WOLF, EDMUND JACOB, 1840-1905.
Lecture notes, 1864-1865.
MANUSCRIPT NUMBER 148
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CITATION: Edmund Jacob Wolf Lecture notes, MSS 148, Archives and Manuscripts Dept., Pitts Theology Library, Emory University.
Edmund Jacob Wolf was born December 8, 1840 in Rebersburg, Pennsylvania. Educated at Gettysburg Lutheran Seminary and Tübingen and Erlangen Universities, he served as a Lutheran pastor in Baltimore and as a professor of Church History and New Testament Exegesis at his alma mater, Gettysburg Lutheran Seminary. He was a conservative scholar who co-edited The Lutheran Quarterly and wrote The Lutherans in America along with many other academic works.
The collection consists of a volume of handwritten notes (in German) taken during the 1864/1865 academic year at the University of Tübingen by Edmund Jacob Wolf from the lectures of Johann Tobias Beck (1804-1878) on the Epistles of Peter and Gustav Friedrich Oehler (1812-1872) on the Minor Prophets.
The spine carries the three-line notation in manuscript, "COMMENTAR. Beck Oehler." The heading at the top of the first page is, "Die Briefe Peteri von Dr. Beck."
There are marginal annotations, sometimes in English, and occasional
notations of lecture dates (the earliest of which is Nov. 9, 1864).
There are occasional gaps in the body of the text with marks in the margins
beside them, perhaps indicating instances when Wolf did not catch what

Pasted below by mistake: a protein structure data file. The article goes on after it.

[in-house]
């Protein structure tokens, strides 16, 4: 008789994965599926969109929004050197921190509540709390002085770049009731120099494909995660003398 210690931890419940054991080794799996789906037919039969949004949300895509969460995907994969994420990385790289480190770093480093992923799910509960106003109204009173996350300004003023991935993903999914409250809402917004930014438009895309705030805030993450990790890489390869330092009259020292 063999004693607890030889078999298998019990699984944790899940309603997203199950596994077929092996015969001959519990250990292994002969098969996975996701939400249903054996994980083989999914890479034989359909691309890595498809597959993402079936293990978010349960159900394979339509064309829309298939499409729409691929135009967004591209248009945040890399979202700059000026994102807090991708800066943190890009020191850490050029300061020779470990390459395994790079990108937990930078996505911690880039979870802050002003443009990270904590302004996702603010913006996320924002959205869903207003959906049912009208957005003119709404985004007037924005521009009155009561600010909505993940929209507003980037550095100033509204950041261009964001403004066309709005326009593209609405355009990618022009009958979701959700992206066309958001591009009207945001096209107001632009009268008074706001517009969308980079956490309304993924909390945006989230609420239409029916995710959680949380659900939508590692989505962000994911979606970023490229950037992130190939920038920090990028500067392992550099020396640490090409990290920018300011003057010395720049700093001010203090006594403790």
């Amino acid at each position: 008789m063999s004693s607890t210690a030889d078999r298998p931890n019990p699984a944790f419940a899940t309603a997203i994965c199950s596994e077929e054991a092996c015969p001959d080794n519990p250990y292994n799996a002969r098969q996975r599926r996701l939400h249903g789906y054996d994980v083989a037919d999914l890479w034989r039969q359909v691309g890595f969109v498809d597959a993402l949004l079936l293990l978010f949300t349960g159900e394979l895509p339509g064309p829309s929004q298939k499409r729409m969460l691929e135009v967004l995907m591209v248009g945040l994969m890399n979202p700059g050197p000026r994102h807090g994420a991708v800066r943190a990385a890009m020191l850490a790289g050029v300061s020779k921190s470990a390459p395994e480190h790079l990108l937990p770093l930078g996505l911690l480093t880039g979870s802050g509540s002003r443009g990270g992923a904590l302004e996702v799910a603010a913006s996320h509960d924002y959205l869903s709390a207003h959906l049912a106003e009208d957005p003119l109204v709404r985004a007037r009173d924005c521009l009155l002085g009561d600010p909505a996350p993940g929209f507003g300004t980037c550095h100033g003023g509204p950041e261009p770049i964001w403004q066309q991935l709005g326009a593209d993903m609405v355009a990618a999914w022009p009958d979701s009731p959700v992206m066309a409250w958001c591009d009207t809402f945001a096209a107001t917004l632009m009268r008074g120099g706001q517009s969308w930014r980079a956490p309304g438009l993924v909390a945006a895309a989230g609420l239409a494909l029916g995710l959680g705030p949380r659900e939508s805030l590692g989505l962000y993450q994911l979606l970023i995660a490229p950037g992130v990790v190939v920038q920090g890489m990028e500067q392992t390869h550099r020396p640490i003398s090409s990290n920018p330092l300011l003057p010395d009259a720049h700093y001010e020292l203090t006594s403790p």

was spoken by the lecturer. Sometimes Wolf returned to write in the
margin a word or phrase that should have been inserted in the ellipsis.
There are instances of misspellings and some use of archaic German forms.
The latter may indicate the type of German that Wolf learned as a child
among Pennsylvania Lutherans. The marginal notations of dates indicate
that Wolf was attending lectures by Beck and Oehler during the same term.
He began his notes on 1, 2 Peter at the front of the volume and skipped
to about the halfway position in the book to begin his notes on the Minor
Prophets. His notes on the epistles end with the notation, "Closed
Mar 16:1865 Edmund J. Wolf" (p. 185), and those on the Prophets with, "Finis"
(p. ). His handwriting is often difficult to read, and the text
includes frequent references to Greek and Hebrew terms. His skill
and organization at taking notes apparently improved as time progressed.
Although most of the notes were taken in ink, some are in pencil, and there
are occasional confusions in pagination.